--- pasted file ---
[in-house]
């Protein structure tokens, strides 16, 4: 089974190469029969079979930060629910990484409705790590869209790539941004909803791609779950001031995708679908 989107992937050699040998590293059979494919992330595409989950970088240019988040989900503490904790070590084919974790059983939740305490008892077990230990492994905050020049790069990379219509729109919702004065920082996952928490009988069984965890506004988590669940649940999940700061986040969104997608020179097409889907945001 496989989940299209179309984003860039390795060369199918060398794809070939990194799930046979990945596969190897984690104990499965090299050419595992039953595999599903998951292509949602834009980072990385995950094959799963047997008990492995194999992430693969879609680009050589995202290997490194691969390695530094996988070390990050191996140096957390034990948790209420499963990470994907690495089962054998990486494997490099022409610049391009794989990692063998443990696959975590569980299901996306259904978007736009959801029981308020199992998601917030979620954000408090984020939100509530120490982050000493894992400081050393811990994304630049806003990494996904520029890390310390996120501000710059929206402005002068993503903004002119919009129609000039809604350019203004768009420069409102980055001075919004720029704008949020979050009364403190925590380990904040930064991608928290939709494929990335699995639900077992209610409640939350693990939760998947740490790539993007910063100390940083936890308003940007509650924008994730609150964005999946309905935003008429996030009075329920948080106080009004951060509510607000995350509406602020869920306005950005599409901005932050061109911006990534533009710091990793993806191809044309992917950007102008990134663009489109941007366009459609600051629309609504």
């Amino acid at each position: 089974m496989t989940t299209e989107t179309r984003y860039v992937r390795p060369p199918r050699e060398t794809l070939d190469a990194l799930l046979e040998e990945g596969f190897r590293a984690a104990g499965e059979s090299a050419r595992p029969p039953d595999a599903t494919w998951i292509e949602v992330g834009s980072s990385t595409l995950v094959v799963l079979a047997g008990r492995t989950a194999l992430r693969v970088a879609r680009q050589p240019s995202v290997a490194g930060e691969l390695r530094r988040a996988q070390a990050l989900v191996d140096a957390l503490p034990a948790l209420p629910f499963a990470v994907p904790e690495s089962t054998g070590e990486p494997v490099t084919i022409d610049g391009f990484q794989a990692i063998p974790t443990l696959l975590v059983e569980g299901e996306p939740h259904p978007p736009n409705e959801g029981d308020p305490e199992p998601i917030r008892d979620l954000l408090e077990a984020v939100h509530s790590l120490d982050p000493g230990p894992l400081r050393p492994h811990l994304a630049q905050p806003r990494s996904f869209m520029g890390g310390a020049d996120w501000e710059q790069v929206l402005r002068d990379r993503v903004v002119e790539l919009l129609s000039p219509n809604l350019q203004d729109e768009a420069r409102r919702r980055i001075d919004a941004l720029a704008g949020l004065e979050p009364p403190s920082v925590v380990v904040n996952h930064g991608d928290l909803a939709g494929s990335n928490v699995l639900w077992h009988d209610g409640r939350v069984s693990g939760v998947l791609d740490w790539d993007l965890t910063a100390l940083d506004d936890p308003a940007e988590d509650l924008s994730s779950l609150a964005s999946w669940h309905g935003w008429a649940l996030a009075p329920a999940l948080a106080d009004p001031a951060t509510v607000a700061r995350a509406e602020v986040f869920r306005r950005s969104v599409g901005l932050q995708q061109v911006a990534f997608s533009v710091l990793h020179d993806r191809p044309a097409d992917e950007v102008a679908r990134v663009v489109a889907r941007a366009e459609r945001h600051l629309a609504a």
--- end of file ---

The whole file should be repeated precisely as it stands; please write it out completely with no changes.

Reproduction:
[in-house]
């Protein structure tokens, strides 16, 4: 089974190469029969079979930060629910990484409705790590869209790539941004909803791609779950001031995708679908 989107992937050699040998590293059979494919992330595409989950970088240019988040989900503490904790070590084919974790059983939740305490008892077990230990492994905050020049790069990379219509729109919702004065920082996952928490009988069984965890506004988590669940649940999940700061986040969104997608020179097409889907945001 496989989940299209179309984003860039390795060369199918060398794809070939990194799930046979990945596969190897984690104990499965090299050419595992039953595999599903998951292509949602834009980072990385995950094959799963047997008990492995194999992430693969879609680009050589995202290997490194691969390695530094996988070390990050191996140096957390034990948790209420499963990470994907690495089962054998990486494997490099022409610049391009794989990692063998443990696959975590569980299901996306259904978007736009959801029981308020199992998601917030979620954000408090984020939100509530120490982050000493894992400081050393811990994304630049806003990494996904520029890390310390996120501000710059929206402005002068993503903004002119919009129609000039809604350019203004768009420069409102980055001075919004720029704008949020979050009364403190925590380990904040930064991608928290939709494929990335699995639900077992209610409640939350693990939760998947740490790539993007910063100390940083936890308003940007509650924008994730609150964005999946309905935003008429996030009075329920948080106080009004951060509510607000995350509406602020869920306005950005599409901005932050061109911006990534533009710091990793993806191809044309992917950007102008990134663009489109941007366009459609600051629309609504």
């Amino acid at each position: 089974m496989t989940t299209e989107t179309r984003y860039v992937r390795p060369p199918r050699e060398t794809l070939d190469a990194l799930l046979e040998e990945g596969f190897r590293a984690a104990g499965e059979s090299a050419r595992p029969p039953d595999a599903t494919w998951i292509e949602v992330g834009s980072s990385t595409l995950v094959v799963l079979a047997g008990r492995t989950a194999l992430r693969v970088a879609r680009q050589p240019s995202v290997a490194g930060e691969l390695r530094r988040a996988q070390a990050l989900v191996d140096a957390l503490p034990a948790l209420p629910f499963a990470v994907p904790e690495s089962t054998g070590e990486p494997v490099t084919i022409d610049g391009f990484q794989a990692i063998p974790t443990l696959l975590v059983e569980g299901e996306p939740h259904p978007p736009n409705e959801g029981d308020p305490e199992p998601i917030r008892d979620l954000l408090e077990a984020v939100h509530s790590l120490d982050p000493g230990p894992l400081r050393p492994h811990l994304a630049q905050p806003r990494s996904f869209m520029g890390g310390a020049d996120w501000e710059q790069v929206l402005r002068d990379r993503v903004v002119e790539l919009l129609s000039p219509n809604l350019q203004d729109e768009a420069r409102r919702r980055i001075d919004a941004l720029a704008g949020l004065e979050p009364p403190s920082v925590v380990v904040n996952h930064g991608d928290l909803a939709g494929s990335n928490v699995l639900w077992h009988d209610g409640r939350v069984s693990g939760v998947l791609d740490w790539d993007l965890t910063a100390l940083d506004d936890p308003a940007e988590d509650l924008s994730s779950l609150a964005s999946w669940h309905g935003w008429a649940l996030a009075p329920a999940l948080a106080d009004p001031a951060t509510v607000a700061r995350a509406e602020v986040f869920r306005r950005s969104v599409g901005l932050q995708q061109v911006a990534f997608s533009v710091l990793h020179d993806r191809p044309a097409d992917e950007v102008a679908r990134v663009v489109a889907r941007a366009e459609r945001h600051l629309a609504a």